Academic journal article Stanford Journal of International Law

Human Rights and Maritime Law Enforcement

Academic journal article Stanford Journal of International Law

Human Rights and Maritime Law Enforcement

Article excerpt

INTRODUCTION                                          244   I. THE UNIQUE MARITIME OPERATING ENVIRONMENT        246  II. APPLICABLE HUMAN RIGHTS LAW                      250 III. DRUG TRAFFICKING                                 261      A. Background                                    261      B. Discussion                                    263  IV. PIRACY                                           269      A. Background                                    269      B. Discussion                                    270   V. MARITIME MIGRATION                               287      A. Background                                    287      B. Discussion                                    290  VI. FISHERIES ENFORCEMENT                            300      A. Background                                    300      B. Discussion                                    301 VII. USE OF FORCE                                     313 CONCLUSION                                            316 


After German Special Forces rescued mariners aboard a hijacked cargo ship and detained ten suspected pirates, a transfer arrangement was diplomatically brokered with Kenya. (1) In other cases over the past five years, the Dutch Navy transported five suspected Somali pirates to Rotterdam for prosecution and the French Navy interdicted drug traffickers operating off the African coast carrying 3.2 tons of cocaine. (2) In all three instances, courts found that government responses violated the suspects' human rights. (3)

Judges are now ruling on maritime law enforcement (4) issues previously under the sole ambit of government officials and operational commanders. (5) Questions with a potential human rights focus include how long a suspect may be detained aboard a warship, whether a warship is compelled to operate at an accelerated speed when transporting suspects ashore, when lethal force may be employed, and under what circumstances government officials may destroy a vessel.

Courts have repeatedly addressed human rights in the context of economic and social issues, education, civil and political rights, the environment, and in armed conflict. (6) But more than a dozen judicial rulings issued primarily in Europe and Africa following maritime interdictions between 2009 and 2015 (7), signal a new period in jurisprudence. (8) Moreover, even States that do not explicitly use the term "human rights" in national-level court opinions or legislation are now addressing issues related to humane and fair treatment in the context of maritime law enforcement. Because of integrated operations, such as those involving combined task forces, multinational coalitions, bilateral partnering, and ship-rider agreements,'' recent decisions--regardless of location--have relevance across the globe.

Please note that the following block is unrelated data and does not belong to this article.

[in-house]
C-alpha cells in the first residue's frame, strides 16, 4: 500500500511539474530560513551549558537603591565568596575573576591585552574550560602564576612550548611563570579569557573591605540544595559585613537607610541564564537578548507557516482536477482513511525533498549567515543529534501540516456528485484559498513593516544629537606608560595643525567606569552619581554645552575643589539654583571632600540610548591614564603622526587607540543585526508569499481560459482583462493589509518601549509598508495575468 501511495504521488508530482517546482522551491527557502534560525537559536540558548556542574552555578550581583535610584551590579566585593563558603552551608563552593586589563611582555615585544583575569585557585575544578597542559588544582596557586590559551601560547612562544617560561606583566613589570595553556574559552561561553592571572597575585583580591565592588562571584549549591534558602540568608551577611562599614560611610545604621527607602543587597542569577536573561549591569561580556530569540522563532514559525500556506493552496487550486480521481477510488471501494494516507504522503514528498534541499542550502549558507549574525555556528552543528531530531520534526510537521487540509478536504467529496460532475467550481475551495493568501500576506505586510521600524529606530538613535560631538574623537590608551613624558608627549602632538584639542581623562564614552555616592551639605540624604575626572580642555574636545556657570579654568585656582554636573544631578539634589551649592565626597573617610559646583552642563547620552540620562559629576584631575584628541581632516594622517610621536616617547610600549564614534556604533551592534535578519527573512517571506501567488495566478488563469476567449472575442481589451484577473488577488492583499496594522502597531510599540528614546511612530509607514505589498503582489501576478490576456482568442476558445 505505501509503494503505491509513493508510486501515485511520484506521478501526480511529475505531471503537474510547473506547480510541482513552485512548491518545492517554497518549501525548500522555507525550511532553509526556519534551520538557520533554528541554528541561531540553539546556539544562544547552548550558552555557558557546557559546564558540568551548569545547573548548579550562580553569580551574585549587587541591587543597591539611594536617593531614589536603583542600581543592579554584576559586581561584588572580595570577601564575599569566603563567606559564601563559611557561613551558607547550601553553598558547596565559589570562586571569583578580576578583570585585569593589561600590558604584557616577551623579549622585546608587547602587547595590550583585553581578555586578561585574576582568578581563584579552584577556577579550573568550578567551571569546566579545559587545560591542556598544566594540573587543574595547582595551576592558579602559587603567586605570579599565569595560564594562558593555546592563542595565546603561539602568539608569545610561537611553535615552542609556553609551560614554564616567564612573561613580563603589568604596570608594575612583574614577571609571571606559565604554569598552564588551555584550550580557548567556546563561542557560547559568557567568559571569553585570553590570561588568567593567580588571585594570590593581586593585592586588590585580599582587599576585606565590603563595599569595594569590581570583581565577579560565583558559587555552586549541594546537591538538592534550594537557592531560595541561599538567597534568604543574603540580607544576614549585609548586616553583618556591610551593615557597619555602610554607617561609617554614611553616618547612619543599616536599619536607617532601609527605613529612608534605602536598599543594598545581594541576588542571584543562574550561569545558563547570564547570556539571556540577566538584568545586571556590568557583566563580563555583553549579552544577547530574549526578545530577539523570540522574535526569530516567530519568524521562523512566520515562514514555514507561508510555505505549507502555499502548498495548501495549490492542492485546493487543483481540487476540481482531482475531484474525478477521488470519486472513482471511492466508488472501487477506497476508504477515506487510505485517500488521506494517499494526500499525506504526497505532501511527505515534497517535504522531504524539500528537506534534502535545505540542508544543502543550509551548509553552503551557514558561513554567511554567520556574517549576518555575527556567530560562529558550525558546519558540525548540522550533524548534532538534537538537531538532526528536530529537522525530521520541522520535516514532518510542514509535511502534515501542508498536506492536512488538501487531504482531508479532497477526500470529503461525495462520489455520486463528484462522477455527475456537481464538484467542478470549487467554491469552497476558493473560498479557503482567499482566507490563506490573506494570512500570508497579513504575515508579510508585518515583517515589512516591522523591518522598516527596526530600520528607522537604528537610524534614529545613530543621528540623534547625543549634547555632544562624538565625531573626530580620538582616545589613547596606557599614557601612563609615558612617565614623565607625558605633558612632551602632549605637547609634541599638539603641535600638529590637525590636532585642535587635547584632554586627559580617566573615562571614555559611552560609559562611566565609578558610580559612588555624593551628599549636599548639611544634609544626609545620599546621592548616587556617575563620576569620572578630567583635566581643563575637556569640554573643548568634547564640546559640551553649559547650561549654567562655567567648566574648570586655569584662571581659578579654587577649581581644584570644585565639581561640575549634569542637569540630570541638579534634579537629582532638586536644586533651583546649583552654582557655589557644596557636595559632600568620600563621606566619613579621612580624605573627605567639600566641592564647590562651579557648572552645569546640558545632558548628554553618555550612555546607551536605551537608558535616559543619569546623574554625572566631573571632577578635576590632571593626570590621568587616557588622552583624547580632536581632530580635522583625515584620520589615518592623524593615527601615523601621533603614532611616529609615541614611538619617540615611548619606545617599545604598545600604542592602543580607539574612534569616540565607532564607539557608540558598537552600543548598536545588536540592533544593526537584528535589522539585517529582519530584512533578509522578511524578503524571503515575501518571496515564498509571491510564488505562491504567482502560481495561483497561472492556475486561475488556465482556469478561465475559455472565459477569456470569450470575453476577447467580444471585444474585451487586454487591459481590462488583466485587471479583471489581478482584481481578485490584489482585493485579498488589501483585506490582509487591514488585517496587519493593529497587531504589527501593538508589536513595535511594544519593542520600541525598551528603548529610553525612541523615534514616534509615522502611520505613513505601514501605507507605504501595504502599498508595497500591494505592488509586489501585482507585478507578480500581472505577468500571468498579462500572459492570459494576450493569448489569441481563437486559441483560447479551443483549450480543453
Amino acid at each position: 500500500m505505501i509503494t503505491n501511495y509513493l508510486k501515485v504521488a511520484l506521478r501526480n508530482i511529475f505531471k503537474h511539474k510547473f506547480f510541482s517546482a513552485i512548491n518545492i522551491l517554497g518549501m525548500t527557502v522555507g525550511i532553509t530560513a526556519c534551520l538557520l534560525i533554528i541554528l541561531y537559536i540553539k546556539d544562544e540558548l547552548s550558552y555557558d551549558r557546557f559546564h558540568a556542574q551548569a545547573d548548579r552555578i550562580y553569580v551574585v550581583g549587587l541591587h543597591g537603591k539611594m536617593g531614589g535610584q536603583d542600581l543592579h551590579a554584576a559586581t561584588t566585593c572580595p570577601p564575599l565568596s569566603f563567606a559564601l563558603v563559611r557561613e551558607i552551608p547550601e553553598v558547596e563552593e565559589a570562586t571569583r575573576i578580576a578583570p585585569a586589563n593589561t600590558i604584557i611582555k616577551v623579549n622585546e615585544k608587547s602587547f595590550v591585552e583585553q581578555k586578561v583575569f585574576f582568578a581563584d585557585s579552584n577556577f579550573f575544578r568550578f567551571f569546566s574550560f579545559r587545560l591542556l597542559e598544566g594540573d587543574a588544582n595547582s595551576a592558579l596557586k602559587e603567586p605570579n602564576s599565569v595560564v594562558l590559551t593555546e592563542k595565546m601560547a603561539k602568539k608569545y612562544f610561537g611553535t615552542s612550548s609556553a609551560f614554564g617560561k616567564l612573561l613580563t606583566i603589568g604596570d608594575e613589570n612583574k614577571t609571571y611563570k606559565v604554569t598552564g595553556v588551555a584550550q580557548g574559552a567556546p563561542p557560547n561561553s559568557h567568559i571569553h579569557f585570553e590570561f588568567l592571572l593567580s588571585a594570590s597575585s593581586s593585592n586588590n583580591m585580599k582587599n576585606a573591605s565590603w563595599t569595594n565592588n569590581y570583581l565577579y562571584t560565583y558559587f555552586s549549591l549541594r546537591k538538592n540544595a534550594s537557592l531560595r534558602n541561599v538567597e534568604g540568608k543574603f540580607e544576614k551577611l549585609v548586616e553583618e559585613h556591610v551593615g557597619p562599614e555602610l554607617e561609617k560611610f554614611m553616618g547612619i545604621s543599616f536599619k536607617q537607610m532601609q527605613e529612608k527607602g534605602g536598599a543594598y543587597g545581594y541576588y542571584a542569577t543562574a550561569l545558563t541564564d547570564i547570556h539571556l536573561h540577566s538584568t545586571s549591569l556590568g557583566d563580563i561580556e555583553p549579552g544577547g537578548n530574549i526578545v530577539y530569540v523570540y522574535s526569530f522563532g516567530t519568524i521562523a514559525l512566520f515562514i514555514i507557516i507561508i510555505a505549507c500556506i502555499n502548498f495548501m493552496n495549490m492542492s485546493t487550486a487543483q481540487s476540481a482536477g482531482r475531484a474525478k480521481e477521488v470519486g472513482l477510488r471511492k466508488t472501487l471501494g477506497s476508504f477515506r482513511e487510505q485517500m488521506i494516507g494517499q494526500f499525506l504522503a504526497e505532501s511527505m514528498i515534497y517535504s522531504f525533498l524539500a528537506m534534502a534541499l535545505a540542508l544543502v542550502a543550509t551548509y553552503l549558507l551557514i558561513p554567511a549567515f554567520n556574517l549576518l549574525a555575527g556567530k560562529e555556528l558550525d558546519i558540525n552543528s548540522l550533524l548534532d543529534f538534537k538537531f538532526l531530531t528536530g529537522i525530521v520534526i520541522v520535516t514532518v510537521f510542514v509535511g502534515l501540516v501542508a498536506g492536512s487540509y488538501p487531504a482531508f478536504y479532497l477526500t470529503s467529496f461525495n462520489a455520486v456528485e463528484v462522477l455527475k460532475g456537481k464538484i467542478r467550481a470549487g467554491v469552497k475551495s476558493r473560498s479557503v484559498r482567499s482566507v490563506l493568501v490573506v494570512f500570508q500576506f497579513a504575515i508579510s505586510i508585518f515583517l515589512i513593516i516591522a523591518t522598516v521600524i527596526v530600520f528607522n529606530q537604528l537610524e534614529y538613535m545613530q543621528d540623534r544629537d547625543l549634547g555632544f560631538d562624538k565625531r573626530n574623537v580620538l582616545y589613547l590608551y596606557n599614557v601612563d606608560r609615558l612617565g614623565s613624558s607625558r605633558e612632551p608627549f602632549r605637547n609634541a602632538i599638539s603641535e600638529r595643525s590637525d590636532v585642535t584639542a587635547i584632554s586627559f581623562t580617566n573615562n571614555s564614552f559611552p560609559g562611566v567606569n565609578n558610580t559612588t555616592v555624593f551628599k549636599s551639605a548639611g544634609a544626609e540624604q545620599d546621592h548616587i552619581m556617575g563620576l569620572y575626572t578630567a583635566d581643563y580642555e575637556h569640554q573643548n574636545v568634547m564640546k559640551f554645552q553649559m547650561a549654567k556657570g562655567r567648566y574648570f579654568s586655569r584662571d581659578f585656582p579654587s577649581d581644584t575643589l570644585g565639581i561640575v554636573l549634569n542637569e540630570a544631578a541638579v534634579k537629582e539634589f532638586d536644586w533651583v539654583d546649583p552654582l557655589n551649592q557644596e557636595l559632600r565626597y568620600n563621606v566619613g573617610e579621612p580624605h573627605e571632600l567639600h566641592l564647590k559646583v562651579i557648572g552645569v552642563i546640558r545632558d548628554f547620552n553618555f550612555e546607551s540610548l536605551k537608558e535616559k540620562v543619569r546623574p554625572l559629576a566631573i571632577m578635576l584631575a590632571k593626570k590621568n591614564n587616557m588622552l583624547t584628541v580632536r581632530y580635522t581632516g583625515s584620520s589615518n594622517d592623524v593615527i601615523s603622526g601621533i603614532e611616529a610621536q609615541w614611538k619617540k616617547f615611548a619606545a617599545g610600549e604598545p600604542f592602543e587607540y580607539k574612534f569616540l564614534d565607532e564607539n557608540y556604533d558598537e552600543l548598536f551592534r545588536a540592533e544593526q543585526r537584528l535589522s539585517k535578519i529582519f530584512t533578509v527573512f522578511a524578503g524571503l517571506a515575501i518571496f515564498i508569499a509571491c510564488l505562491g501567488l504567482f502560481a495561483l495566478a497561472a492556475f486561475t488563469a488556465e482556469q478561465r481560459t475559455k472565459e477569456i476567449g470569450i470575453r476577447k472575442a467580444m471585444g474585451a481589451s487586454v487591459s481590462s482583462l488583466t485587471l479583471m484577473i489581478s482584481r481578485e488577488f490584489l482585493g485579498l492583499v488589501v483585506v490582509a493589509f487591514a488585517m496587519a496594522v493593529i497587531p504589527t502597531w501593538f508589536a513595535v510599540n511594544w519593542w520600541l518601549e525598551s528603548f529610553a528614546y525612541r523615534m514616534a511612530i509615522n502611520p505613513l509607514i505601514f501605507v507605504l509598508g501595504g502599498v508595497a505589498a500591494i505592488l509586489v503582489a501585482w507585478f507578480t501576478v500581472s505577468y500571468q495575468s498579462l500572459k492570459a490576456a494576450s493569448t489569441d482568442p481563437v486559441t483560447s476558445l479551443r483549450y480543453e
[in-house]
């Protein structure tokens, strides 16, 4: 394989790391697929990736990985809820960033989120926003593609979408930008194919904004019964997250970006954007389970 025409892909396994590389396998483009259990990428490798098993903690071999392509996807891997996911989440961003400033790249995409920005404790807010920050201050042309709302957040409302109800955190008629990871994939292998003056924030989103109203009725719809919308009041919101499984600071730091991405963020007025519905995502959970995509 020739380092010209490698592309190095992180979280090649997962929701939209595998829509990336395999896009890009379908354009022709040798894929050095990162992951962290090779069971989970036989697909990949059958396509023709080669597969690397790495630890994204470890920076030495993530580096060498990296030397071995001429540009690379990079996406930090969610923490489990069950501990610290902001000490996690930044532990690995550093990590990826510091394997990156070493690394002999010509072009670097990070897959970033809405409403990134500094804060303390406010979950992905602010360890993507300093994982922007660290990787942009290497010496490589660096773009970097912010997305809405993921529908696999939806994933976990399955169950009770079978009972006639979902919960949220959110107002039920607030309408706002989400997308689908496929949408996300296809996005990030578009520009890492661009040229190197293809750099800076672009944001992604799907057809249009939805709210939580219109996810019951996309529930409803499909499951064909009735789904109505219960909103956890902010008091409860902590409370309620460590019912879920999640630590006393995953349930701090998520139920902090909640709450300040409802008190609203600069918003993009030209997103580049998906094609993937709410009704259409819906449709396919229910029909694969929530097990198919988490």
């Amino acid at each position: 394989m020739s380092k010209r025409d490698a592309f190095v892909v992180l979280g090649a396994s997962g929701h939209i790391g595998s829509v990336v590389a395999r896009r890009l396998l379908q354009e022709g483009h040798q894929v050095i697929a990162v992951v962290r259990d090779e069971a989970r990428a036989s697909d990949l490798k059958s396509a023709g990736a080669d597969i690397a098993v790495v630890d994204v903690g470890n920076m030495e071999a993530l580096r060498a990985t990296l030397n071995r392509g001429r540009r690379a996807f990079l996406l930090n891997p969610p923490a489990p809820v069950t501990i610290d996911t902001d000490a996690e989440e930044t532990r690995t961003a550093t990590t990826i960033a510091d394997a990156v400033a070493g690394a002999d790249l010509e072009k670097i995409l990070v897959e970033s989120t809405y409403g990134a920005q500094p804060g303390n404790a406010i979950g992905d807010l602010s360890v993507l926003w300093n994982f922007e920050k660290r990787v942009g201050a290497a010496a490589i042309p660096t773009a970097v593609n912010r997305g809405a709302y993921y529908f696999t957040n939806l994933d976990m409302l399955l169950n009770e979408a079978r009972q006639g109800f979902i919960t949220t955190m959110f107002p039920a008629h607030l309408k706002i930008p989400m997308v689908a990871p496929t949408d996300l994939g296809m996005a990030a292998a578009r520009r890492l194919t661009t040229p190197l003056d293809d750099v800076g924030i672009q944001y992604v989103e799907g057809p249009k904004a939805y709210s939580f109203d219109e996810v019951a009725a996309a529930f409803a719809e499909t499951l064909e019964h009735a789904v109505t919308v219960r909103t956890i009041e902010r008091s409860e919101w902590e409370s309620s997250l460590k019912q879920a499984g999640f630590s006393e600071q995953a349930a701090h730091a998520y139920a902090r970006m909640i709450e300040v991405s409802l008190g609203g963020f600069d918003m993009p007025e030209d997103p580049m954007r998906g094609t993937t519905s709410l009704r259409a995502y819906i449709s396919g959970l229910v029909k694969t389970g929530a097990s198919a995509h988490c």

The benefits of protecting human rights are well documented and beyond the scope of this Article. (10) Moreover, a question that surfaced in past generations--whether human rights apply on the water--is no longer the salient issue. Rather, courts, governments, and deployed naval forces are now confronting the issue of harmonizing human rights with the inherent challenges of high seas maritime law enforcement interdictions. " It is an urgent issue today not just because of increased judicial attention or because certain terms that have no uniformly, internationally accepted definition are populating bilateral and multinational documents. It is an urgent issue because no consistent approach to harmonizing human rights obligations with operational exigencies necessary in maritime law enforcement exists. (12)

Medvedyev v. France, a European Court of Human Rights case, highlights the struggle of balancing human rights obligations with maritime law enforcement operations. (13) The French government's position in the case, summarized by the Strasbourg court, emphasized that "the unpredictability of navigation and the vastness of the oceans made it impossible to provide in detail for every eventuality when ships were rerouted. …

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